Keep Leadership Going with Succession Planning

Far too many organizations fail to capture the job information generated by company workers and thus being able to pass it on to the next generation of workers. This strategy should be part of the business continuity efforts just like a business prepares for catastrophic events. In New Business Ideas, the author notes, “This often overlooked responsibility can weaken managerial and leadership structures disabling competitive ability, limiting intellectual capital, and innovation if not routinely addressed.”

Within every organization, the workforce generates information that makes the organization successful. It’s information on how to operate each department, certain jobs within the department, etc. As the workforce matures, they fine-tune the information until it helps operations go smoothly and ultimately keeps profitability. Some people are better at doing their tasks than others. It’s the information these types of individuals learn that works best for getting their responsibilities completed in an effective and efficient manner.

Leaders on the management team have an obligation to “capture” this type of information on paper so that it doesn’t leave when the worker leaves. How many outstanding employees retire with thousands of ideas they’ve learned over their career that no one within the organization has captured? We tend to let these individuals operate in a vacuum never thinking that what they know is so important for the company survival. But this knowledge capture won’t happen without a plan. So here’s a plan you can implement to capture the pot of gold that rests in the brain of your workers.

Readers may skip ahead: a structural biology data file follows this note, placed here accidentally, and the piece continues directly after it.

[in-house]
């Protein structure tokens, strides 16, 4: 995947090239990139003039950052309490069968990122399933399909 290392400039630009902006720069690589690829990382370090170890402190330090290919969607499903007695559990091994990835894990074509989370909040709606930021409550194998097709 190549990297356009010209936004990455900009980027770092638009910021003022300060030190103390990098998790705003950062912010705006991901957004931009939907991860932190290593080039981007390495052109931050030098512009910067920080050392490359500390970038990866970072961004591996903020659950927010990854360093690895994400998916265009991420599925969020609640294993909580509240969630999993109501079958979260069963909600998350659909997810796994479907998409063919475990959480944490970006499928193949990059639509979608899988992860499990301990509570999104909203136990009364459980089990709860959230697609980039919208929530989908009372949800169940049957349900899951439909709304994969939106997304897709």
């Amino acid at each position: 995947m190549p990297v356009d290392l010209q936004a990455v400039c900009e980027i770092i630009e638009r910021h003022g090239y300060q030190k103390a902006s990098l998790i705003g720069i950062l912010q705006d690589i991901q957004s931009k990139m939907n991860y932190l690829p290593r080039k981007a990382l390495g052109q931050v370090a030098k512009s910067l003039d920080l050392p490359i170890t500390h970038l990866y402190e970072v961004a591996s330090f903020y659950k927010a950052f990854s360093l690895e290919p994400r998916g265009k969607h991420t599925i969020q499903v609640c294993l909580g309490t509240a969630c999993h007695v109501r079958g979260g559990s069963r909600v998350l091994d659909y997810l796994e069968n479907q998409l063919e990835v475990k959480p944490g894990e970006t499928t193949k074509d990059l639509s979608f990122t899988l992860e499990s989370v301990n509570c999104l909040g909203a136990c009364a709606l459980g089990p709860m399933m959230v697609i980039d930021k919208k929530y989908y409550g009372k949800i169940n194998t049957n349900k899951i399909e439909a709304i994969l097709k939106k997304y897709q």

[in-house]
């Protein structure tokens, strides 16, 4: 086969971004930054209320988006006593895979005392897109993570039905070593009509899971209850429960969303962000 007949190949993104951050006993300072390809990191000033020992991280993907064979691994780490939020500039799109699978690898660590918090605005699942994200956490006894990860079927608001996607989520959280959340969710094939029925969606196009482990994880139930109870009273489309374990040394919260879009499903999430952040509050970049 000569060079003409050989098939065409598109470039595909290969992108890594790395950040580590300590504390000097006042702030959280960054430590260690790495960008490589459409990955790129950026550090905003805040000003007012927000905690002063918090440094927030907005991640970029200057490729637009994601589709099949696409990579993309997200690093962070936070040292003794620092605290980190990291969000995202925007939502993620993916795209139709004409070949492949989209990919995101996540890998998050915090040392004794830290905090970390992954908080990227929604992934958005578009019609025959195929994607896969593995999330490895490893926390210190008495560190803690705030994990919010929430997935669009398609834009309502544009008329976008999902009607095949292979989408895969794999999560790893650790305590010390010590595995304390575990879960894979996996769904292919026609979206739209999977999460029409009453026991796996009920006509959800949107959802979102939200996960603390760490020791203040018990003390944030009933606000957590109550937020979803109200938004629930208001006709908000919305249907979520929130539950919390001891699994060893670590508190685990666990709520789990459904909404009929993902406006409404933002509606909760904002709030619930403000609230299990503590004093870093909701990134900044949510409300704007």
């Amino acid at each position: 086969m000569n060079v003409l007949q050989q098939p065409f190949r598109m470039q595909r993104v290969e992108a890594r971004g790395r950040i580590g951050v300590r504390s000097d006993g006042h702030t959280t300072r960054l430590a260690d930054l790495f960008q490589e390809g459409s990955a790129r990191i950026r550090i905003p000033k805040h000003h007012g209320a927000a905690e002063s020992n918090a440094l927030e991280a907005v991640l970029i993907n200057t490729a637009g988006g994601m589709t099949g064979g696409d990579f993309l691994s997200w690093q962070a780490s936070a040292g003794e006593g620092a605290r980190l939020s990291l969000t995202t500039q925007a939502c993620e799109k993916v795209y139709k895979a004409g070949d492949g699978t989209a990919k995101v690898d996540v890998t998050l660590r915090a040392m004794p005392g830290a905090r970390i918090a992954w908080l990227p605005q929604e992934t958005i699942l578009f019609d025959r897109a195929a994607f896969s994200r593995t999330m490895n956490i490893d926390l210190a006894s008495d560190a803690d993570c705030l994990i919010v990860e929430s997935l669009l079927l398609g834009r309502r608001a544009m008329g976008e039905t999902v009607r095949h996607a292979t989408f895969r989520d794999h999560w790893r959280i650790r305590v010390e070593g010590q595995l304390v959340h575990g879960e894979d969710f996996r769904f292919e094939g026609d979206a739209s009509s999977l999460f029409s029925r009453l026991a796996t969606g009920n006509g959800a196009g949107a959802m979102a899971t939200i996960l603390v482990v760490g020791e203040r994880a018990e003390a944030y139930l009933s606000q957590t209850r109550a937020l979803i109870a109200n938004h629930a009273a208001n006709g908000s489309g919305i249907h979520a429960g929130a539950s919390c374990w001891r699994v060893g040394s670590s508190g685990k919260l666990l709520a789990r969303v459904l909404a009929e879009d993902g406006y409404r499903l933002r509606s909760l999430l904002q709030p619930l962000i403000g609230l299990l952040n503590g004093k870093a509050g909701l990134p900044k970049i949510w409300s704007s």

1. There should be regularly spaced sessions where you review procedures critical to your operation with workers. In this session, record the ideas people are using to carry out their jobs. It’s up to you, the leader, to probe deeply so that you can mine the gold. Look at every angle; ask every question you can think of, and do all you can to encourage an honest dialog. This idea works if you’ve been a trusted leader. You must have dealt with everyone in a fair and honest way before they will reciprocate with fair and honest dialog.
  2. Create a record of the information so it can be periodically reviewed and edited.
  3. Use the information as a guidance document for everyone that will carry out the job responsibilities in the future.

Unless you make a deliberate effort to capture knowledge from workers, it will eventually be lost for future generations of workers to use.

Succession planning also includes grooming new workers to take over. Let them mentor with the more seasoned workers so that they can ask questions and glean important information on job performance.

The two step process is to capture the information and to always have people prepared to take over jobs when they are vacated by retirement or promotion. It’s a smart way to do business and a necessity in order to survive for the long-term.